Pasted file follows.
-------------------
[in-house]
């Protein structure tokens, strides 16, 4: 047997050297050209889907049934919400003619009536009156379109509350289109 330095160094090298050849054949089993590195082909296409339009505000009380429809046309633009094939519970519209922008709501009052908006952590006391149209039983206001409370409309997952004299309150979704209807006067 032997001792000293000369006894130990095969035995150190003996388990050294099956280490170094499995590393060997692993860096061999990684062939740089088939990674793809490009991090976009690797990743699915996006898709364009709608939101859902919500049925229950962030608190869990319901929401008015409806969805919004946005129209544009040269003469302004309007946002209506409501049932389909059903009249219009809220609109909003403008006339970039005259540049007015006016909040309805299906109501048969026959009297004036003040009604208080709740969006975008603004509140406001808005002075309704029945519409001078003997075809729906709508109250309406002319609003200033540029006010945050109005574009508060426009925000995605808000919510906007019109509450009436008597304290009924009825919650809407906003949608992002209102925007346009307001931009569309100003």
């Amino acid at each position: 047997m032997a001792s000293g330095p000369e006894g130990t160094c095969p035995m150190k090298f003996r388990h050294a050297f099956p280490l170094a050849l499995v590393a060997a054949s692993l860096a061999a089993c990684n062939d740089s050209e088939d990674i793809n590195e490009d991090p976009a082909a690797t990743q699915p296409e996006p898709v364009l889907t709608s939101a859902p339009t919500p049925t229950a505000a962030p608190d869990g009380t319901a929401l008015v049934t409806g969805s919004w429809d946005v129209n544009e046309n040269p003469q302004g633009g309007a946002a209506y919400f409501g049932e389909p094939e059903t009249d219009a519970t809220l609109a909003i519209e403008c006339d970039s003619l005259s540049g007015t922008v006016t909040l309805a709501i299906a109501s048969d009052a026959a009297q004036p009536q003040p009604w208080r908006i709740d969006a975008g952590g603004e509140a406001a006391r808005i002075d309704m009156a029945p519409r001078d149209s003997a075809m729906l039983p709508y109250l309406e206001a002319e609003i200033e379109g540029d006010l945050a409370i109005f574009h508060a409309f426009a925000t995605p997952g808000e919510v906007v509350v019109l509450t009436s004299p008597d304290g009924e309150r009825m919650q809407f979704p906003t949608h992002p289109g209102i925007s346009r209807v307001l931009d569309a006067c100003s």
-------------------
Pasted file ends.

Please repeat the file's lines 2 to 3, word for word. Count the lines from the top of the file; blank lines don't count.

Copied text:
């Protein structure tokens, strides 16, 4: 047997050297050209889907049934919400003619009536009156379109509350289109 330095160094090298050849054949089993590195082909296409339009505000009380429809046309633009094939519970519209922008709501009052908006952590006391149209039983206001409370409309997952004299309150979704209807006067 032997001792000293000369006894130990095969035995150190003996388990050294099956280490170094499995590393060997692993860096061999990684062939740089088939990674793809490009991090976009690797990743699915996006898709364009709608939101859902919500049925229950962030608190869990319901929401008015409806969805919004946005129209544009040269003469302004309007946002209506409501049932389909059903009249219009809220609109909003403008006339970039005259540049007015006016909040309805299906109501048969026959009297004036003040009604208080709740969006975008603004509140406001808005002075309704029945519409001078003997075809729906709508109250309406002319609003200033540029006010945050109005574009508060426009925000995605808000919510906007019109509450009436008597304290009924009825919650809407906003949608992002209102925007346009307001931009569309100003």
């Amino acid at each position: 047997m032997a001792s000293g330095p000369e006894g130990t160094c095969p035995m150190k090298f003996r388990h050294a050297f099956p280490l170094a050849l499995v590393a060997a054949s692993l860096a061999a089993c990684n062939d740089s050209e088939d990674i793809n590195e490009d991090p976009a082909a690797t990743q699915p296409e996006p898709v364009l889907t709608s939101a859902p339009t919500p049925t229950a505000a962030p608190d869990g009380t319901a929401l008015v049934t409806g969805s919004w429809d946005v129209n544009e046309n040269p003469q302004g633009g309007a946002a209506y919400f409501g049932e389909p094939e059903t009249d219009a519970t809220l609109a909003i519209e403008c006339d970039s003619l005259s540049g007015t922008v006016t909040l309805a709501i299906a109501s048969d009052a026959a009297q004036p009536q003040p009604w208080r908006i709740d969006a975008g952590g603004e509140a406001a006391r808005i002075d309704m009156a029945p519409r001078d149209s003997a075809m729906l039983p709508y109250l309406e206001a002319e609003i200033e379109g540029d006010l945050a409370i109005f574009h508060a409309f426009a925000t995605p997952g808000e919510v906007v509350v019109l509450t009436s004299p008597d304290g009924e309150r009825m919650q809407f979704p906003t949608h992002p289109g209102i925007s346009r209807v307001l931009d569309a006067c100003s």